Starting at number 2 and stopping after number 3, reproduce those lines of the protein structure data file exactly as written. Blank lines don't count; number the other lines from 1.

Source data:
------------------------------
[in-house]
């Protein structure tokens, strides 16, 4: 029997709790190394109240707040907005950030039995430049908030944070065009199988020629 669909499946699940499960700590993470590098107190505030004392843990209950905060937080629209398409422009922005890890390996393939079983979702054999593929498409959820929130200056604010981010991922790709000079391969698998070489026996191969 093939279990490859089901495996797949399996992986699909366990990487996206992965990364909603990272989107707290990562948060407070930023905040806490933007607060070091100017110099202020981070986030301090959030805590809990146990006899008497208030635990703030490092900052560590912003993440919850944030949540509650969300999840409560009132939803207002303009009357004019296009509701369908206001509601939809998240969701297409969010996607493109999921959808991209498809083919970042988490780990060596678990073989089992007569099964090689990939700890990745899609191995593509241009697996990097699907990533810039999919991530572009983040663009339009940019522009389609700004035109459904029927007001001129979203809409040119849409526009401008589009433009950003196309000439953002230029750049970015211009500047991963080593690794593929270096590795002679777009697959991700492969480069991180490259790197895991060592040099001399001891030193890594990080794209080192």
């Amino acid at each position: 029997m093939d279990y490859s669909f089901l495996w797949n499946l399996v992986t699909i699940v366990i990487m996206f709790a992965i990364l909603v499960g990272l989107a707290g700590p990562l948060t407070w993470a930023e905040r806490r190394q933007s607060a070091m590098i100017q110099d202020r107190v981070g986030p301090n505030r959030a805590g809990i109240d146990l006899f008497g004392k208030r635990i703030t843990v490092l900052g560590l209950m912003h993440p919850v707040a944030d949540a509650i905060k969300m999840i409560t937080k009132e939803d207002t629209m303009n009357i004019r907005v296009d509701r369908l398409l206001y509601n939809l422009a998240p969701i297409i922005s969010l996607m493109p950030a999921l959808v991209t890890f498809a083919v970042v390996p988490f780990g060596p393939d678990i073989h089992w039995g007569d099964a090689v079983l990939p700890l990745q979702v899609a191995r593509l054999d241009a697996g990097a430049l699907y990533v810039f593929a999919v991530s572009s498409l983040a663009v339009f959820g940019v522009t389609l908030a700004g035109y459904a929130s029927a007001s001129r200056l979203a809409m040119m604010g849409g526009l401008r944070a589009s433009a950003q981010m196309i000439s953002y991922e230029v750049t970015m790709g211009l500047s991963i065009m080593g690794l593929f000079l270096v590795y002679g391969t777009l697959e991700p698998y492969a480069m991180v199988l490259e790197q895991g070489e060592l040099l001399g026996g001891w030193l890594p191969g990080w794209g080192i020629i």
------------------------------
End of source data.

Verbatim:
């Protein structure tokens, strides 16, 4: 029997709790190394109240707040907005950030039995430049908030944070065009199988020629 669909499946699940499960700590993470590098107190505030004392843990209950905060937080629209398409422009922005890890390996393939079983979702054999593929498409959820929130200056604010981010991922790709000079391969698998070489026996191969 093939279990490859089901495996797949399996992986699909366990990487996206992965990364909603990272989107707290990562948060407070930023905040806490933007607060070091100017110099202020981070986030301090959030805590809990146990006899008497208030635990703030490092900052560590912003993440919850944030949540509650969300999840409560009132939803207002303009009357004019296009509701369908206001509601939809998240969701297409969010996607493109999921959808991209498809083919970042988490780990060596678990073989089992007569099964090689990939700890990745899609191995593509241009697996990097699907990533810039999919991530572009983040663009339009940019522009389609700004035109459904029927007001001129979203809409040119849409526009401008589009433009950003196309000439953002230029750049970015211009500047991963080593690794593929270096590795002679777009697959991700492969480069991180490259790197895991060592040099001399001891030193890594990080794209080192």
């Amino acid at each position: 029997m093939d279990y490859s669909f089901l495996w797949n499946l399996v992986t699909i699940v366990i990487m996206f709790a992965i990364l909603v499960g990272l989107a707290g700590p990562l948060t407070w993470a930023e905040r806490r190394q933007s607060a070091m590098i100017q110099d202020r107190v981070g986030p301090n505030r959030a805590g809990i109240d146990l006899f008497g004392k208030r635990i703030t843990v490092l900052g560590l209950m912003h993440p919850v707040a944030d949540a509650i905060k969300m999840i409560t937080k009132e939803d207002t629209m303009n009357i004019r907005v296009d509701r369908l398409l206001y509601n939809l422009a998240p969701i297409i922005s969010l996607m493109p950030a999921l959808v991209t890890f498809a083919v970042v390996p988490f780990g060596p393939d678990i073989h089992w039995g007569d099964a090689v079983l990939p700890l990745q979702v899609a191995r593509l054999d241009a697996g990097a430049l699907y990533v810039f593929a999919v991530s572009s498409l983040a663009v339009f959820g940019v522009t389609l908030a700004g035109y459904a929130s029927a007001s001129r200056l979203a809409m040119m604010g849409g526009l401008r944070a589009s433009a950003q981010m196309i000439s953002y991922e230029v750049t970015m790709g211009l500047s991963i065009m080593g690794l593929f000079l270096v590795y002679g391969t777009l697959e991700p698998y492969a480069m991180v199988l490259e790197q895991g070489e060592l040099l001399g026996g001891w030193l890594p191969g990080w794209g080192i020629i």